Reuters photojournalist Danish Siddiqui was holidaying at his parents’ place in Delhi in 2017 when he heard about a spike in the migration of the Rohingyas, ethnic Muslims from Myanmar. He immediately cut short his vacation, came back to Mumbai, his home since 2010, and took the first flight to Bangladesh “to be part of the story”. (Myanmar was out of bounds due to the crackdown on media.) The move paid rich dividends for the 34-year-old as the assignment fetched him one of the highest awards in journalism: Siddiqui, along with five of his colleagues, has won the Pulitzer Prize on Feature Photography for their coverage of the mass exodus of the Rohingyas to Bangladesh . That also makes him and his colleague Adnan Abidi the first ever Indian photojournalists to win the prize awarded to the finest in American journalism. Edited excerpts from an interview:
Q. How did you get into photojournalism?
I was a TV journalist and spent a few years as a defence correspondent in one of the leading TV networks. But, I felt, that when I was taking pictures, I had much more freedom over my content than when I was reporting. Also, TV was only reporting big news, not small stories affecting the interiors of the country. That’s why I moved to photojournalism in 2010. I am not a trained photographer, but I left my well-paying job and joined Reuters as an intern.
Q. Tell us a bit about the award-winning assignment. How did you plan to go about the coverage?
As a photojournalist you want to show the story as it’s happening. But we didn’t have access to Myanmar, where all the action was. So Cox’s Bazar in Bangladesh, on the other side of the border, was my base and I was working in the villages and small towns around it. My motto was to show an entire story in one frame and, luckily, the two pictures I took in the award-winning series did just that. In one of the pictures, you can see a Rohingya village getting burnt in the background and, in the other, a Rohingya woman lying on the beach and others jumping off the boat with their belongings. The second, in fact, was my favourite because it’s a challenge to get the whole story in one picture. One person in a frame can be anywhere; it is important to show why they were there.
Q. Give us the story behind the photo. How exactly did you capture the frame?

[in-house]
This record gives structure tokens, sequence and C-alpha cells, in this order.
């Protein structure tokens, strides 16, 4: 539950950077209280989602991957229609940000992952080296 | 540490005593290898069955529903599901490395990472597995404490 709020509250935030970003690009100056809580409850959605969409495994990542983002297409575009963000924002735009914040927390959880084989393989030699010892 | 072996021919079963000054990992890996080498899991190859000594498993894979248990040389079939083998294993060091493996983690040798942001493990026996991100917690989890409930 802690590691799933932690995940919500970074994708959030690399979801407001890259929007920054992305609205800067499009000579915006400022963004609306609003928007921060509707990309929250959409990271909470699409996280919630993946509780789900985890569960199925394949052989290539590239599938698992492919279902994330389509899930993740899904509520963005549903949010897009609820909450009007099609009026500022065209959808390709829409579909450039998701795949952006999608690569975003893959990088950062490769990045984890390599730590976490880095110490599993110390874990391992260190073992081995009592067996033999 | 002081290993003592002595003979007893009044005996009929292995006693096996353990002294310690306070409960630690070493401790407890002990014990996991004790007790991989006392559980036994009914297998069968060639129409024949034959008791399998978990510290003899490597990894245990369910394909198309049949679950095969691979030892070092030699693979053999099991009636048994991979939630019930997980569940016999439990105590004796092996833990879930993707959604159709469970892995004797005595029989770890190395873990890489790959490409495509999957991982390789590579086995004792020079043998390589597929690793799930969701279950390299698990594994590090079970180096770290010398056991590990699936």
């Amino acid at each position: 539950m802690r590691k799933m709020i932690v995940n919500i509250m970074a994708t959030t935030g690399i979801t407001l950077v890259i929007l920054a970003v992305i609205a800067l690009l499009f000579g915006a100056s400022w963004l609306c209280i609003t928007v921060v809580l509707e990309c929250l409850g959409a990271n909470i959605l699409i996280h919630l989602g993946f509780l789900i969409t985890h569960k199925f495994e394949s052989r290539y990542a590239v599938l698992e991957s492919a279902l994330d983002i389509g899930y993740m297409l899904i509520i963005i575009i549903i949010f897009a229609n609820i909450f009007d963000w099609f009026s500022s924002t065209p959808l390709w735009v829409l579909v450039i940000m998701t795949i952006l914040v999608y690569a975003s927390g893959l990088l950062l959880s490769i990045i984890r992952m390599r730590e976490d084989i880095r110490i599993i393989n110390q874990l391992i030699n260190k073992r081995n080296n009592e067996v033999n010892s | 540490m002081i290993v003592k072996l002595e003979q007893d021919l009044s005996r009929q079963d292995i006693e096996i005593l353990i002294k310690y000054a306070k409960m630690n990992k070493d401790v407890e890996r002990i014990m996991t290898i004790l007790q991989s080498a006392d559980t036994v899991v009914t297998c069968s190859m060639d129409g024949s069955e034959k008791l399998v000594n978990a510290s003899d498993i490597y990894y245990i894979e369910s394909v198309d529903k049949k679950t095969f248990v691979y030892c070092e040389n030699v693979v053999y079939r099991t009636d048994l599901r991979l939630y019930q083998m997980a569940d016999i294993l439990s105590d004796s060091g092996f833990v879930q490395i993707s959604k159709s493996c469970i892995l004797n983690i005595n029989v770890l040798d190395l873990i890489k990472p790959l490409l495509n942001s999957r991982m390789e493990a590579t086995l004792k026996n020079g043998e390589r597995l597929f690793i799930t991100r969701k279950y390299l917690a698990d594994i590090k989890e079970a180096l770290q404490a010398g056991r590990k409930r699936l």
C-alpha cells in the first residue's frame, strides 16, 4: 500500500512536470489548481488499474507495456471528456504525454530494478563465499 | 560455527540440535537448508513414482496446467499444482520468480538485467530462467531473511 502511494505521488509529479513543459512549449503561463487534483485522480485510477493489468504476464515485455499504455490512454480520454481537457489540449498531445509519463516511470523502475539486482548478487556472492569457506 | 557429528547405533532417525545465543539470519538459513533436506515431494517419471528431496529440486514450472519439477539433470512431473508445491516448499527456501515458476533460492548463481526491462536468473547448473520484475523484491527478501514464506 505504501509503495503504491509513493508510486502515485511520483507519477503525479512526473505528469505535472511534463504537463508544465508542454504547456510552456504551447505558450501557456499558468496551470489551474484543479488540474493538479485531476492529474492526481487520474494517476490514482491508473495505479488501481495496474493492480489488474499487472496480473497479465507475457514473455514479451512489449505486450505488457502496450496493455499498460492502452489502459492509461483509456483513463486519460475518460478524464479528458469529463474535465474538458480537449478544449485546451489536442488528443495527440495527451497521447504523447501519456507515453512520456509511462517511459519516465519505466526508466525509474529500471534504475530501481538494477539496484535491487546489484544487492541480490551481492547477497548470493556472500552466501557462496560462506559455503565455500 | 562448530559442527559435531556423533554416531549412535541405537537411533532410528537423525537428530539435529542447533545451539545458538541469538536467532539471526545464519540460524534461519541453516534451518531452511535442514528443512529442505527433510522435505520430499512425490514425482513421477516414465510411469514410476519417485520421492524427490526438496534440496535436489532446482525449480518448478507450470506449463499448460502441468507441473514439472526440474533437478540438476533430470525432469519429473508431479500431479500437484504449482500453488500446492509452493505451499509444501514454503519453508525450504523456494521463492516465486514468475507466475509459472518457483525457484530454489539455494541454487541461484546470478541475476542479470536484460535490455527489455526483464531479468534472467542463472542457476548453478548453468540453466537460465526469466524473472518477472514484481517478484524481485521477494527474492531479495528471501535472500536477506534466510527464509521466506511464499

Even though I was the first photojournalist to reach Sha Porir Dwip, the last island of Bangladesh, I, along with the others, was focusing on another side of the island because a lot of boat collapses were happening there. But then heavy patrolling started there and I thought of moving to the other side. It took a long time to reach. I had to take a car and then a boat. Travelling by boat was unpredictable as you had to depend on the timing of the tide. After that, you had to take a rickshaw and then walk at least one hour to reach the spot where that picture was taken. So a lot of journalists avoided getting there, but I got reports from my sources in the border guards that the refugees had started to trickle in there.
On that particular day, I waited on the beach for 3-4 hours. Luckily, it was a beautiful day and not raining, despite being in the middle of monsoon. And then I saw smoke from the Myanmar side, which meant there was firing on that side. Possibly the military was moving in on the Rohingyas and they would soon take off for Bangladesh. Sure enough, after a few hours, the boats started arriving. At that time, the sea was choppy and the vessels were rocking heavily. These people had never travelled in boats before and, of course, had been living without water and food for quite some time. You can imagine their condition when they landed on the beach. In the picture, you can see how the woman had completely collapsed out of exhaustion.
Q. What hurdles did you face while on the assignment of the Rohingya crisis?
First, I would have loved to go on the other side of the border, to Myanmar. Plus, it was a physically challenging assignment because, at times, we would have to walk barefoot for three to four hours in the rice fields because there is no other way to reach the border areas. Of course, it’s an emotional thing too. I am the father of a two-year-old and to see kids drowning is terrible. But, as a journalist, you’ve got to do your job. I’m happy I was able to do balance profession and emotion and know when to drop my camera to save kids left in water by fishermen.
I was able to speak to a lot of Rohingyas in the refugee camps, but most of them were way too traumatised to even have a conversation. They didn’t have any answers about what was happening or how it was happening, they would just nod. They were so shocked that they couldn’t believe they were still alive.
Q. You have covered wars in Afghanistan and Iraq. While one shouldn’t be comparing crises, how is covering those war-ravaged countries different from the Rohingya situation?
In Afghanistan and Iraq, you could see action, which is the war and its aftermath. Everything happened right in front of you. Here we didn’t know what was happening on the spot, we had no knowledge about the action. What we saw was reaction; people traumatised, shaken and badly injured. It is a more difficult story to tell through a picture.
VIEW GALLERY – Rohingya crisis: Images that won this year’s Pulitzer Prize